Thus Derrida speaks of true democracy as something that is always on the move, never static, constantly open to new ideas and new movements. But even these qualities of novelty and movement cannot themselves be fixed in any way as a method, or a system. That would be to subtly compromise them. Democracy must be spontaneous, whilst at the same time thoughtful. Thus the ideal space of democracy is openness. He calls this ever-open democratic process the “democracy-to-come”, where democracy is not a fixed idea in either a static present or a messianic future, but a constant opening of possibility in a creative now.

If one were to try to sum up succinctly what the so-called ‘creative process’ is in art, one could do a lot worse than ‘thoughtful spontaneity in an open space’, as mentioned above.7 We have an idea of what we want to create, but usually have no real idea of how it will turn out. Often we follow a thread of thought, an echo of sound, or a glimpse of colour or form, applying our knowledge and skill while remaining open to where the thread will lead, and to perhaps challenging our assumed knowledge and skill. This combination is then the process by which - sometimes in spite of ourselves - we arrive at the final created work. Thus the finished piece is usually something of a surprise, an event, a form that in its entirety was unpredictable prior to its completion. And yet when resolved it appears - paradoxically - to be just exactly as it was meant to be. It is almost as if the finished work already existed ‘somewhere’ but was yet unformed, and is now uncovered piece by piece until it appears in its perfection, without anyone knowing what that perfection will look like beforehand.8 Again, when read, or heard, or seen, it retains something of that constant surprise and unpredictability: when we  encounter or re-encounter a work of art, it seems to have the power to re-create itself each time, with constant newness. Moreover, this ‘perfection’ is usually the starting point for yet another work, building upon the first or going in a different direction. Perfection does not stand still, although it seems to.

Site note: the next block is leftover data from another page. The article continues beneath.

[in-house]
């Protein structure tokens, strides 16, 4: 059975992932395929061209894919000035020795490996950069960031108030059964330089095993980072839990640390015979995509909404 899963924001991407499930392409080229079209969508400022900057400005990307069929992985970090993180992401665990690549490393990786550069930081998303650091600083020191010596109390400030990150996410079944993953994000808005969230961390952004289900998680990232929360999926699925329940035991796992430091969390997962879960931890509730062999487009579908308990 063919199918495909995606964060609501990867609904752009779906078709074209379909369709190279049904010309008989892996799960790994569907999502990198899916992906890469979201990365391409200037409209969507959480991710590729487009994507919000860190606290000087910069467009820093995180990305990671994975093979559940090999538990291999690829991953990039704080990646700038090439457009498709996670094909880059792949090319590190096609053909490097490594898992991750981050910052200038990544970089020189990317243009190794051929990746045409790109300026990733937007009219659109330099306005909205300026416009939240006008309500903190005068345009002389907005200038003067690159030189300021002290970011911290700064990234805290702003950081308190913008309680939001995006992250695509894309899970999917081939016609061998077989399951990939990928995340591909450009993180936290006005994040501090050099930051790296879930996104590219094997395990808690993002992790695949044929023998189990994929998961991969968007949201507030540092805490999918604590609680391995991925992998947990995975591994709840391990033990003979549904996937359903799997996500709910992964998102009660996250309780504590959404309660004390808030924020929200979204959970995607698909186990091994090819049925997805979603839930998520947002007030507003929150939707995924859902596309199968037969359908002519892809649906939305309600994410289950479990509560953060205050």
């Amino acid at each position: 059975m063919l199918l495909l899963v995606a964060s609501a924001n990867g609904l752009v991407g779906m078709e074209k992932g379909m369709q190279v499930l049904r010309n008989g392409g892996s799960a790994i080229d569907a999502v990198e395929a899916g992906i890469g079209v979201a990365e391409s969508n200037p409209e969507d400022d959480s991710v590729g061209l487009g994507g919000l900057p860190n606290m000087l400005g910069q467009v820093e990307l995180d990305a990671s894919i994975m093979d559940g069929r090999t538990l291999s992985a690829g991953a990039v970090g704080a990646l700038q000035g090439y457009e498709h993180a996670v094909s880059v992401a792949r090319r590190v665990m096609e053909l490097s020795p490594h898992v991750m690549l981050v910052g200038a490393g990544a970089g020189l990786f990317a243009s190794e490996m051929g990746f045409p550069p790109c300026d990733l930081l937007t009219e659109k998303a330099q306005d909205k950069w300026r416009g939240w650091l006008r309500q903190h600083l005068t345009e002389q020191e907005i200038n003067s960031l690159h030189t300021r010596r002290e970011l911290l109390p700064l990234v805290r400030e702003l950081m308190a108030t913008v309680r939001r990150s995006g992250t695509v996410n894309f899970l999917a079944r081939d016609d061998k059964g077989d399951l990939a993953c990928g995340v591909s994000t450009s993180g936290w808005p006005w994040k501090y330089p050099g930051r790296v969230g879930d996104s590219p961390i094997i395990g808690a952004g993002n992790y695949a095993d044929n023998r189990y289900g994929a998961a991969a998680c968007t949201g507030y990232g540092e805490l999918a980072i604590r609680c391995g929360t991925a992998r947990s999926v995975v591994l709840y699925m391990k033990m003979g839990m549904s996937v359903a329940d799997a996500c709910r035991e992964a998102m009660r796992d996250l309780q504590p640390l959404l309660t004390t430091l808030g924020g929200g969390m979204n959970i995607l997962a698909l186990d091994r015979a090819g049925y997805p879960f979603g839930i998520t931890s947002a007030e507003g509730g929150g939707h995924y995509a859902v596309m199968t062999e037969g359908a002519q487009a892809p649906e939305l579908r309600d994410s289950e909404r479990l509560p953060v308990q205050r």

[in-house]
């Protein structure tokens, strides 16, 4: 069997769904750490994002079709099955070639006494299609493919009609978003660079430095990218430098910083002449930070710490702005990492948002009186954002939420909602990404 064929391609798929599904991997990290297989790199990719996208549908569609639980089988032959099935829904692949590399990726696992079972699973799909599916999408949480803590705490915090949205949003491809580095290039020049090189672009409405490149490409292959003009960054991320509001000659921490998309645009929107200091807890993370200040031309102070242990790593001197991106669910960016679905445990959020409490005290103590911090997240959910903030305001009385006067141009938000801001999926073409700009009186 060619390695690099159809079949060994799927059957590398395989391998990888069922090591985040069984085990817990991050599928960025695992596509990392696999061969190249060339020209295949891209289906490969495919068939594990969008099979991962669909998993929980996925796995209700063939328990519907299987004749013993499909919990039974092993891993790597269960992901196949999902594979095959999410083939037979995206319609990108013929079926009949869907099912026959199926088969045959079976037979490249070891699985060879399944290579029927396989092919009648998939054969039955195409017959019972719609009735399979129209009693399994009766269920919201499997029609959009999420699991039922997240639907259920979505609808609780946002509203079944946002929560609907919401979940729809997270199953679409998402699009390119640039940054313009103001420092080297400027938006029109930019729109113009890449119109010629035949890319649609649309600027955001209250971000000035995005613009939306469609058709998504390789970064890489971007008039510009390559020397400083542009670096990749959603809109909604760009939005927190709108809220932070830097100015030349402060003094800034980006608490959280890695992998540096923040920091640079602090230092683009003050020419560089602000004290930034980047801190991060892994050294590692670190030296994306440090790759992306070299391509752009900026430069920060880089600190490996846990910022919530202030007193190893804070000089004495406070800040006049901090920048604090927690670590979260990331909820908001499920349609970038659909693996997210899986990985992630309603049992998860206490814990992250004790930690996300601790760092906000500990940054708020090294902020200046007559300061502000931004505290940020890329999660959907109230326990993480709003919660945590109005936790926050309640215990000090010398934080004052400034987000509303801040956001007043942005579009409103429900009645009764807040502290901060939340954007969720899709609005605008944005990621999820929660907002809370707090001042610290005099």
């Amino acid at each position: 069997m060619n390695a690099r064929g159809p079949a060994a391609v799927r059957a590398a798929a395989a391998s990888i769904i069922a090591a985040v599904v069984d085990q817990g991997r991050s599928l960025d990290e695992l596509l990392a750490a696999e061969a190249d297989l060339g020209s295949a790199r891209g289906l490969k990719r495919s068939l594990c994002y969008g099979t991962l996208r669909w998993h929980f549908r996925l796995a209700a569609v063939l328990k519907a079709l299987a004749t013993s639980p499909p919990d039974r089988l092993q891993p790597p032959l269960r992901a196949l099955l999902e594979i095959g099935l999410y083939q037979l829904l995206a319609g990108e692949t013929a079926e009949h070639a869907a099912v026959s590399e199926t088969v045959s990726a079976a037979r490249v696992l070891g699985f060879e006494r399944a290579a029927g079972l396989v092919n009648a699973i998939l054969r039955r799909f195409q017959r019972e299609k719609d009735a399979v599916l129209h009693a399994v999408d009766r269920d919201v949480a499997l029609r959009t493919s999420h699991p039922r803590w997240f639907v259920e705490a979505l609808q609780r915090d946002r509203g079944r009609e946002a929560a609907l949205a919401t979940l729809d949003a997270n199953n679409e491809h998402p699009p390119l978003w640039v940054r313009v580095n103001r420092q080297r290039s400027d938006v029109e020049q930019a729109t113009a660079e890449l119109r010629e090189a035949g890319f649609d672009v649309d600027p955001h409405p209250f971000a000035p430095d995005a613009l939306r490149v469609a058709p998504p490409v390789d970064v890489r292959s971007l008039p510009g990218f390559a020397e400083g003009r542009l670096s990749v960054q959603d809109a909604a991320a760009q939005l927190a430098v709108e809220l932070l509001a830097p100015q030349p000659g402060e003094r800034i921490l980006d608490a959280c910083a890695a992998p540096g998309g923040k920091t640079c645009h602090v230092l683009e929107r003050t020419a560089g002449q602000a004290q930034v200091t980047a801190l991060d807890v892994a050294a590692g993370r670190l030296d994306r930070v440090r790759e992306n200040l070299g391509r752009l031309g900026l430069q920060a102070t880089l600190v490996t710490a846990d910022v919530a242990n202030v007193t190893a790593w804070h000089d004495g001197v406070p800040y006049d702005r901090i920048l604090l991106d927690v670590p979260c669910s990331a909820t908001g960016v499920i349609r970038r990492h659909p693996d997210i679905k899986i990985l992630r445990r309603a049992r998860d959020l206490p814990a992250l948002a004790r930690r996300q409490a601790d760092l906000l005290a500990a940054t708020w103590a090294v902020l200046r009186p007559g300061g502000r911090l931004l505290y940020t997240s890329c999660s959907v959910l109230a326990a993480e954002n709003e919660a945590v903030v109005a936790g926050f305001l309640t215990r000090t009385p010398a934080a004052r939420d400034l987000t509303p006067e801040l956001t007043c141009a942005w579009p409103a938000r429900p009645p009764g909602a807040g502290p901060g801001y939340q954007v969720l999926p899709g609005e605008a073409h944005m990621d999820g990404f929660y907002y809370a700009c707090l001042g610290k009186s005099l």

When we look around us, at nature, we can perhaps catch a glimpse of this same creativity at work. We know - through our sophisticated sciences - that evolution is the process by which all life forms have gradually become what they are today, and that they will continue to evolve randomly. At the same time, there seems to be a beauty and harmony in nature that to our ‘unsophisticated’ mind makes everything appear as if it were meant to be created just as it is, and is perfect in its pattern. Might it be that the seeming unpredictability of evolution, and the notion of a perfect, harmonious whole, may yet combine in a world that is ‘nowhere’ - at least for the time being?


1 I have written elsewhere on this aspect of utopian perfection, the ‘ideal’.

2 This notion of utopia evidently influenced William Morris’s fictional ideal society in News from Nowhere.